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Published: September 17th 2018
Photo from yesterdayTravel is glamorous only in retrospect –
It’s hard to choose the photos because they are just little thumbnails so I get the wrong ones sometimes. I meant to use this one yesterday.
We got up about 6:30 this morning, to be ready for breakfast at 7:30, so we could leave at 8. I got my clothes out, put the shampoo etc in the shower in preparation for the shower I was very much looking forward to having, turned on the tap … nothing. Umm, isn’t there supposed to be water coming out? It started trickling out, then gave up entirely. The tap in the sink also gave up so we were completely waterless. I had a quick rinse at the Sahara camp, but that was it so I really wanted a shower this morning. Susan called Abdul to tell him about the lack of water, and we checked to see if nearby empty rooms had water. No luck. One shower produced a strong stream of brown water, then only steam, then stopped completely.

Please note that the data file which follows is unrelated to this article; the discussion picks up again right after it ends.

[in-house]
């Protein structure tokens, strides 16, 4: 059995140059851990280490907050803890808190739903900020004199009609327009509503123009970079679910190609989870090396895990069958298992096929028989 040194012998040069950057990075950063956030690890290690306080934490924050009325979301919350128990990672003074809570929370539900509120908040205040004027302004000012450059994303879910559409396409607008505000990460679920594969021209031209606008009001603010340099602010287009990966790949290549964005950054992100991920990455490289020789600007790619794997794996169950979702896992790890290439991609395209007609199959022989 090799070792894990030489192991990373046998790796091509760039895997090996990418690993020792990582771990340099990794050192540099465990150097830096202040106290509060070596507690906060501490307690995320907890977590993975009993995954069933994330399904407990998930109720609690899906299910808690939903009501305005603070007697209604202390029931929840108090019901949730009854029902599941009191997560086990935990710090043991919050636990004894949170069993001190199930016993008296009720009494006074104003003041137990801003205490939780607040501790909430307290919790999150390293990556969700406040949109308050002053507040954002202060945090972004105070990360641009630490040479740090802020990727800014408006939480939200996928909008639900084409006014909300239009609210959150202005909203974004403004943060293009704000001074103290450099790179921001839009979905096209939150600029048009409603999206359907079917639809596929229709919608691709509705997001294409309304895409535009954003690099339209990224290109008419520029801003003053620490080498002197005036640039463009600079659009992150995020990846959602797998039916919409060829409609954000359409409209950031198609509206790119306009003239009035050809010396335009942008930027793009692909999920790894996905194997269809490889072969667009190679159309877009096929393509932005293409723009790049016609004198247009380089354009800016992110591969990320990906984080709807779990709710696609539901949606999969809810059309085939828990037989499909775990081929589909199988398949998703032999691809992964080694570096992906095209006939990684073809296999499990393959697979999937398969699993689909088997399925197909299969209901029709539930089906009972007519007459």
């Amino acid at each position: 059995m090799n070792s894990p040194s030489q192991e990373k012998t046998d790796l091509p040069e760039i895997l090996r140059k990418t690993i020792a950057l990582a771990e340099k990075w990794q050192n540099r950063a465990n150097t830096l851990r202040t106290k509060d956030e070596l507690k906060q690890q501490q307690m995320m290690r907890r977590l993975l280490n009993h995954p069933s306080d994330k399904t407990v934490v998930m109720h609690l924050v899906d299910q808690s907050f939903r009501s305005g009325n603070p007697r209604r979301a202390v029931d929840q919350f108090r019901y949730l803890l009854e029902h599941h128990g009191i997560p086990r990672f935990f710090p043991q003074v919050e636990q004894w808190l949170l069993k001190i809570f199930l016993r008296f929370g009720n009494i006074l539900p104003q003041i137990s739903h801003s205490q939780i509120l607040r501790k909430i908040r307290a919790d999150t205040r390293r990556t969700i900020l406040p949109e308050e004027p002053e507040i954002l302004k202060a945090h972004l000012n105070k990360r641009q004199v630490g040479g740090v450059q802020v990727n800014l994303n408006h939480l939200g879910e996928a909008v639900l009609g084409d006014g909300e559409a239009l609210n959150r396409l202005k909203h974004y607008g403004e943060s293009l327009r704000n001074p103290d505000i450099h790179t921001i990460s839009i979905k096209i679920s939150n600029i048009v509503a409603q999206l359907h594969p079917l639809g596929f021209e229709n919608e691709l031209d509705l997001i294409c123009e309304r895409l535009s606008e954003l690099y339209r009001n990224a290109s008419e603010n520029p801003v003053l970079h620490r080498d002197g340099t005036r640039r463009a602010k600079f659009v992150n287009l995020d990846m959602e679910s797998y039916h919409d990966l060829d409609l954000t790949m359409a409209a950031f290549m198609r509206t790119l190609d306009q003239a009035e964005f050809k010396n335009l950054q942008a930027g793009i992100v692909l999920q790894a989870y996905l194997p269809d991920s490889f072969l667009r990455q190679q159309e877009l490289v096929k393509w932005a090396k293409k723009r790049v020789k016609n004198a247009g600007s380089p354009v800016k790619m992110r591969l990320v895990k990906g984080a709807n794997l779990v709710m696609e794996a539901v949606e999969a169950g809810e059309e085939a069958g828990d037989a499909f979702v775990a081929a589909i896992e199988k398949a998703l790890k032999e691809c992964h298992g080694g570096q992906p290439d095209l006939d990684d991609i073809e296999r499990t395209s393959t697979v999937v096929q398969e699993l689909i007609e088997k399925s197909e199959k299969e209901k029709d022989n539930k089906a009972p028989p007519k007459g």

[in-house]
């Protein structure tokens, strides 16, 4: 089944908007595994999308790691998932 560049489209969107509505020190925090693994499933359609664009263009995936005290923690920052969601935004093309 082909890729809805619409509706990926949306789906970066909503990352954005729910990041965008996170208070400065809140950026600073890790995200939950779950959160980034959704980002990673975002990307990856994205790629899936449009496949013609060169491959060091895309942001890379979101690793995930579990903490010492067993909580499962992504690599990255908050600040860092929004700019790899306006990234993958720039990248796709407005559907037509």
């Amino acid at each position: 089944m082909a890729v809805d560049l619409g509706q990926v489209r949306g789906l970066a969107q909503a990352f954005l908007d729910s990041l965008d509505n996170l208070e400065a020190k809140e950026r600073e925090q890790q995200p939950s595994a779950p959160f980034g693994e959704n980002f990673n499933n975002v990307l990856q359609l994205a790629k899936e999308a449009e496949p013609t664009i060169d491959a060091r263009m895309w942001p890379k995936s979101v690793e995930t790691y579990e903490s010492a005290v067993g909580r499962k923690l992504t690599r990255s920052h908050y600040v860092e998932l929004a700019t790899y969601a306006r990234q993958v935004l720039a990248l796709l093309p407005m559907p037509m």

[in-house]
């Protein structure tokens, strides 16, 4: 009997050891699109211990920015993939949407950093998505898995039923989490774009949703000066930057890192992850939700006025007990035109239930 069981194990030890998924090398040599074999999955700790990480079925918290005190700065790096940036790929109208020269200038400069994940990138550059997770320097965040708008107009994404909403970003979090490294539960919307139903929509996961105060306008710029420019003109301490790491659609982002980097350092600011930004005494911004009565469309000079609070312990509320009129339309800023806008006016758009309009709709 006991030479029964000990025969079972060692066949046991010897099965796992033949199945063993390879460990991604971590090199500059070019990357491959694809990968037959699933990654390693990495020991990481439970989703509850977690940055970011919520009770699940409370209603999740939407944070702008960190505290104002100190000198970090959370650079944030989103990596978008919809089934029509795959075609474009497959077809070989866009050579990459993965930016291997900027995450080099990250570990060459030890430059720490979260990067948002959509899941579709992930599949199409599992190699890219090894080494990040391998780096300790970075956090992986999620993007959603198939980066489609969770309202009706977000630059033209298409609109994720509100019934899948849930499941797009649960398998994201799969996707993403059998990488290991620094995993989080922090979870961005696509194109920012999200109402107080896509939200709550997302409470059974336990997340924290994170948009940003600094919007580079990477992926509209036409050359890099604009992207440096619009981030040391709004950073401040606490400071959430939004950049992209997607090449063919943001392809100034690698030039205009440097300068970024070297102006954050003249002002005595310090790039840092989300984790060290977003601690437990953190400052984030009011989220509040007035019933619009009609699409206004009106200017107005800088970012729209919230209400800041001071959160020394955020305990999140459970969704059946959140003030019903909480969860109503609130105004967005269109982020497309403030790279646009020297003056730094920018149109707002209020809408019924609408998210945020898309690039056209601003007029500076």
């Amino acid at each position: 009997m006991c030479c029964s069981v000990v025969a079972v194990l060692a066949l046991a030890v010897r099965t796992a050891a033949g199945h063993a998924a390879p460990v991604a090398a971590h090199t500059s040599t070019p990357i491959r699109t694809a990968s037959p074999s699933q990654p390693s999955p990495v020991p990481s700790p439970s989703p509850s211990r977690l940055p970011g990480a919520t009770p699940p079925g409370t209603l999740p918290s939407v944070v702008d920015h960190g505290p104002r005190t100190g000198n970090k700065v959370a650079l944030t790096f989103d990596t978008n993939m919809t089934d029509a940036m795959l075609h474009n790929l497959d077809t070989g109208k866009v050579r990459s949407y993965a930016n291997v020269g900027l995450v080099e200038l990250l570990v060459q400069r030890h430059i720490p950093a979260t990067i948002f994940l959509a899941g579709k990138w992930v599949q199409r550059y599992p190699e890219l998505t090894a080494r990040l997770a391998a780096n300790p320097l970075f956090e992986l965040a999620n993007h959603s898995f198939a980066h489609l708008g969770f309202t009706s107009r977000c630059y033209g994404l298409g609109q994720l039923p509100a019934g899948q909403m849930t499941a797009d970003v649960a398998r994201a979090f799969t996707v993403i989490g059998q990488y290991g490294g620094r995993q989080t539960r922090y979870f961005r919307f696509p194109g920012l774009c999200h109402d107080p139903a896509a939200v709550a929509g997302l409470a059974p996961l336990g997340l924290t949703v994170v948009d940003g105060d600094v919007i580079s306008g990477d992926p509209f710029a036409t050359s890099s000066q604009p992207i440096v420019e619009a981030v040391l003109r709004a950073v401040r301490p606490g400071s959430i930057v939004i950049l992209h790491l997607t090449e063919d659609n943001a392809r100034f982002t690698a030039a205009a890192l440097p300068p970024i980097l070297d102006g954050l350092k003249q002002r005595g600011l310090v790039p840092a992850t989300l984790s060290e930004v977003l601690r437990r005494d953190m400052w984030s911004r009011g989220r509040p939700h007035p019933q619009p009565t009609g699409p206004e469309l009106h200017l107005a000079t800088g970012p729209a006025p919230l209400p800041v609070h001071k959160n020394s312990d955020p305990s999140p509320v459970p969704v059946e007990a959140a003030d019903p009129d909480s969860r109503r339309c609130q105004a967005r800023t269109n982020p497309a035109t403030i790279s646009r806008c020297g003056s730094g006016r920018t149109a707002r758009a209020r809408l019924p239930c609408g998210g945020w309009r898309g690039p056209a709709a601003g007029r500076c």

So we used some body wipes we had brought with us for just this sort of emergency, which helped somewhat, and got ready. We talked to some other members of our group who also had no water, or just steam coming out of their taps. Abdul called Peregrine to
ask them about us to another hotel, but they said there was nothing available in the area. Honestly, this reflects really badly on Peregrine and I am seriously reconsidering ever travelling with them again. Their continuous use of this inadequate hotel, given the repeated negative feedback, is baffling. We all felt sorry for Abdul because he is so great and it isn’t his fault at all.